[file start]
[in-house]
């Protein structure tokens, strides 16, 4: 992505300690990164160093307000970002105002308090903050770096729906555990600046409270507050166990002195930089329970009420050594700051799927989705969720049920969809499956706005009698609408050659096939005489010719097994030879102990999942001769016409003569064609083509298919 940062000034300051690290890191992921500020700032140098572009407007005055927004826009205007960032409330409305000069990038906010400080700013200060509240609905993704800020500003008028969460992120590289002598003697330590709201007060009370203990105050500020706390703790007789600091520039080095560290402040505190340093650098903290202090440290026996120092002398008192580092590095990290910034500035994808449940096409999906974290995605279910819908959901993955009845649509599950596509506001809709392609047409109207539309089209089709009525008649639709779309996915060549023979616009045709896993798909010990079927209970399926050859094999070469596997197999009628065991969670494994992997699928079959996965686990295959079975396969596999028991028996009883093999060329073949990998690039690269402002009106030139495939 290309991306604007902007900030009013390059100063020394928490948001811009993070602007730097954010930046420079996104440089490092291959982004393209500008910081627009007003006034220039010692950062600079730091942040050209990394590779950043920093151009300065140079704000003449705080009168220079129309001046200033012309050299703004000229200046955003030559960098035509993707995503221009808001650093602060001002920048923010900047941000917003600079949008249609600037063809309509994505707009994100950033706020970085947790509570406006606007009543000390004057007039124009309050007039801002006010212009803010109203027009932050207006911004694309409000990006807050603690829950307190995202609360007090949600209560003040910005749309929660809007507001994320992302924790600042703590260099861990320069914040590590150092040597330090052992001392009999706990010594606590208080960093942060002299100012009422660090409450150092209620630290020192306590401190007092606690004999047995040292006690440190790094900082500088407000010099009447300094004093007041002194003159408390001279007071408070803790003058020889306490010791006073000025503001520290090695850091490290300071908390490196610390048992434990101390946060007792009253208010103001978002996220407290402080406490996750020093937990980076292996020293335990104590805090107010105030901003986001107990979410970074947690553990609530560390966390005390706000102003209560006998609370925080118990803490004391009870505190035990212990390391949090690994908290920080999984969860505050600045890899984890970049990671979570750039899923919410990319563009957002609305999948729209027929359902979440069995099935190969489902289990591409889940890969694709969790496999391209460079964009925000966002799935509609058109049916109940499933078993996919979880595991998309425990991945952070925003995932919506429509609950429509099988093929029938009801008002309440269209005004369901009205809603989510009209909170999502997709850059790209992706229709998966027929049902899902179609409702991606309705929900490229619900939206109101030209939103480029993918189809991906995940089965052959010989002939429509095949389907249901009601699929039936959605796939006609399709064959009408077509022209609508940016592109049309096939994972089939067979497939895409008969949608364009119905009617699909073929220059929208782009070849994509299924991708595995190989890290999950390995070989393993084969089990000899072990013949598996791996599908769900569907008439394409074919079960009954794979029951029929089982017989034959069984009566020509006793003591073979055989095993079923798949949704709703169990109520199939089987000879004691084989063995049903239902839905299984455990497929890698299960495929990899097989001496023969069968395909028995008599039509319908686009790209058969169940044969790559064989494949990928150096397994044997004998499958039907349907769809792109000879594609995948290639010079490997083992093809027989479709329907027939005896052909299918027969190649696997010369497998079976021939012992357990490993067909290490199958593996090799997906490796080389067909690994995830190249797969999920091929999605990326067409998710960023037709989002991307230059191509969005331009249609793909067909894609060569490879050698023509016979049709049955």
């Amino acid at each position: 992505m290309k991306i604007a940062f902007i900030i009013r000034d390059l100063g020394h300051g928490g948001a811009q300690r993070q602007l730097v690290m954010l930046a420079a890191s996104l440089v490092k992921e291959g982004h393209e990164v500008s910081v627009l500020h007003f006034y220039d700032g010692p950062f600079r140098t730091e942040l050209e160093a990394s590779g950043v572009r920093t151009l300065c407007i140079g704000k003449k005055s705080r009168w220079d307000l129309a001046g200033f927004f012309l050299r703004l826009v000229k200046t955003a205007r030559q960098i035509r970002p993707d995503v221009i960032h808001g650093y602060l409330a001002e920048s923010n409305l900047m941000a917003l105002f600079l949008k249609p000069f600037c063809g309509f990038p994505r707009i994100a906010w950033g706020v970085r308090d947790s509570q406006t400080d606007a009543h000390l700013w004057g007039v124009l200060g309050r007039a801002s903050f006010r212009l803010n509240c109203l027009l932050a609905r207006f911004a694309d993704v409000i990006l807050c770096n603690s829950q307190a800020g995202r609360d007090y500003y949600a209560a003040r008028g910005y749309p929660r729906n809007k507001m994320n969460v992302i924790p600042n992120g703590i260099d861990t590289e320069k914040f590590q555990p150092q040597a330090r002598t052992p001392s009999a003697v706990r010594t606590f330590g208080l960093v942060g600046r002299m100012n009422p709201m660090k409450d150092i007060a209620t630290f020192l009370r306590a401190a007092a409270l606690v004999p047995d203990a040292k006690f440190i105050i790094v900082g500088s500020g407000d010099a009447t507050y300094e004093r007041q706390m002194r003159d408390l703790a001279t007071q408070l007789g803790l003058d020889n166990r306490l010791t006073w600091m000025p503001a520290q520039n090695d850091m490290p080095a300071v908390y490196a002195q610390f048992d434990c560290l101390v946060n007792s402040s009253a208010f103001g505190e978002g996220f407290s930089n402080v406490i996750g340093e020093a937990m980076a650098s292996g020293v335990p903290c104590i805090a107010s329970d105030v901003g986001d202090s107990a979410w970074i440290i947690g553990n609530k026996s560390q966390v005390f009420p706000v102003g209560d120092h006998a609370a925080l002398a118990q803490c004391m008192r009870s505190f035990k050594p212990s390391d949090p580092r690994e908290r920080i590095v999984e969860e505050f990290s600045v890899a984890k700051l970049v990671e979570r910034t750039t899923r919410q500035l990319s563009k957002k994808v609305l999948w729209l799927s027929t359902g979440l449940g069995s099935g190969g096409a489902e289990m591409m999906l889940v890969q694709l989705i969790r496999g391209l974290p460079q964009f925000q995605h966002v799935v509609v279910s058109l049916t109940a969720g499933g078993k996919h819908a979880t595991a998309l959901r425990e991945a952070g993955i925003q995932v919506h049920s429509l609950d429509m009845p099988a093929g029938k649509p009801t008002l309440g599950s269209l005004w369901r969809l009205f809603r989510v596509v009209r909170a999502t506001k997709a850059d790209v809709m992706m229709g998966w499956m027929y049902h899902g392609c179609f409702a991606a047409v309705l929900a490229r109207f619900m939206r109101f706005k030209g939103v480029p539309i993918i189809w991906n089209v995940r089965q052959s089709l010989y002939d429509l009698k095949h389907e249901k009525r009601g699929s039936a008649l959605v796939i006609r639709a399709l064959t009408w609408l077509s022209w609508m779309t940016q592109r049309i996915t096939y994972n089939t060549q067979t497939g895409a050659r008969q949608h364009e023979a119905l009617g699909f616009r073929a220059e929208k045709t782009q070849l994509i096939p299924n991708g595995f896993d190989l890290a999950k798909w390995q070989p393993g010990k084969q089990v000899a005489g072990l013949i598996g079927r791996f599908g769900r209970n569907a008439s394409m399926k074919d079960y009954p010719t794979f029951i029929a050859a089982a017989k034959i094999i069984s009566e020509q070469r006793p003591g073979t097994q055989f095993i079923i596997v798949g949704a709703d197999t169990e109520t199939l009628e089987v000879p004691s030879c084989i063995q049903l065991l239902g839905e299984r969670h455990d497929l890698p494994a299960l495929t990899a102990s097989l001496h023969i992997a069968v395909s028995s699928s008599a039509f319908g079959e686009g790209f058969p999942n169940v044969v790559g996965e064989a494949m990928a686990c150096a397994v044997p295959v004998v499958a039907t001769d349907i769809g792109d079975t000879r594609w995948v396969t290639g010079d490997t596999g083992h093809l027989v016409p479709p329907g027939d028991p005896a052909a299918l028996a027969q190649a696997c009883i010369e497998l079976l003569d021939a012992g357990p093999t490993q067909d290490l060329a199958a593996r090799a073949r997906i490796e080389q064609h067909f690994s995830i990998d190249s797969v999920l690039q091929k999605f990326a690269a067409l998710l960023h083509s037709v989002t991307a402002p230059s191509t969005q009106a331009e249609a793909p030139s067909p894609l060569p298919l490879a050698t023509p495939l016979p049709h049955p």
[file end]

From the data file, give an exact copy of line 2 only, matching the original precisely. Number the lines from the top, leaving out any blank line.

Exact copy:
């Protein structure tokens, strides 16, 4: 992505300690990164160093307000970002105002308090903050770096729906555990600046409270507050166990002195930089329970009420050594700051799927989705969720049920969809499956706005009698609408050659096939005489010719097994030879102990999942001769016409003569064609083509298919 940062000034300051690290890191992921500020700032140098572009407007005055927004826009205007960032409330409305000069990038906010400080700013200060509240609905993704800020500003008028969460992120590289002598003697330590709201007060009370203990105050500020706390703790007789600091520039080095560290402040505190340093650098903290202090440290026996120092002398008192580092590095990290910034500035994808449940096409999906974290995605279910819908959901993955009845649509599950596509506001809709392609047409109207539309089209089709009525008649639709779309996915060549023979616009045709896993798909010990079927209970399926050859094999070469596997197999009628065991969670494994992997699928079959996965686990295959079975396969596999028991028996009883093999060329073949990998690039690269402002009106030139495939 290309991306604007902007900030009013390059100063020394928490948001811009993070602007730097954010930046420079996104440089490092291959982004393209500008910081627009007003006034220039010692950062600079730091942040050209990394590779950043920093151009300065140079704000003449705080009168220079129309001046200033012309050299703004000229200046955003030559960098035509993707995503221009808001650093602060001002920048923010900047941000917003600079949008249609600037063809309509994505707009994100950033706020970085947790509570406006606007009543000390004057007039124009309050007039801002006010212009803010109203027009932050207006911004694309409000990006807050603690829950307190995202609360007090949600209560003040910005749309929660809007507001994320992302924790600042703590260099861990320069914040590590150092040597330090052992001392009999706990010594606590208080960093942060002299100012009422660090409450150092209620630290020192306590401190007092606690004999047995040292006690440190790094900082500088407000010099009447300094004093007041002194003159408390001279007071408070803790003058020889306490010791006073000025503001520290090695850091490290300071908390490196610390048992434990101390946060007792009253208010103001978002996220407290402080406490996750020093937990980076292996020293335990104590805090107010105030901003986001107990979410970074947690553990609530560390966390005390706000102003209560006998609370925080118990803490004391009870505190035990212990390391949090690994908290920080999984969860505050600045890899984890970049990671979570750039899923919410990319563009957002609305999948729209027929359902979440069995099935190969489902289990591409889940890969694709969790496999391209460079964009925000966002799935509609058109049916109940499933078993996919979880595991998309425990991945952070925003995932919506429509609950429509099988093929029938009801008002309440269209005004369901009205809603989510009209909170999502997709850059790209992706229709998966027929049902899902179609409702991606309705929900490229619900939206109101030209939103480029993918189809991906995940089965052959010989002939429509095949389907249901009601699929039936959605796939006609399709064959009408077509022209609508940016592109049309096939994972089939067979497939895409008969949608364009119905009617699909073929220059929208782009070849994509299924991708595995190989890290999950390995070989393993084969089990000899072990013949598996791996599908769900569907008439394409074919079960009954794979029951029929089982017989034959069984009566020509006793003591073979055989095993079923798949949704709703169990109520199939089987000879004691084989063995049903239902839905299984455990497929890698299960495929990899097989001496023969069968395909028995008599039509319908686009790209058969169940044969790559064989494949990928150096397994044997004998499958039907349907769809792109000879594609995948290639010079490997083992093809027989479709329907027939005896052909299918027969190649696997010369497998079976021939012992357990490993067909290490199958593996090799997906490796080389067909690994995830190249797969999920091929999605990326067409998710960023037709989002991307230059191509969005331009249609793909067909894609060569490879050698023509016979049709049955």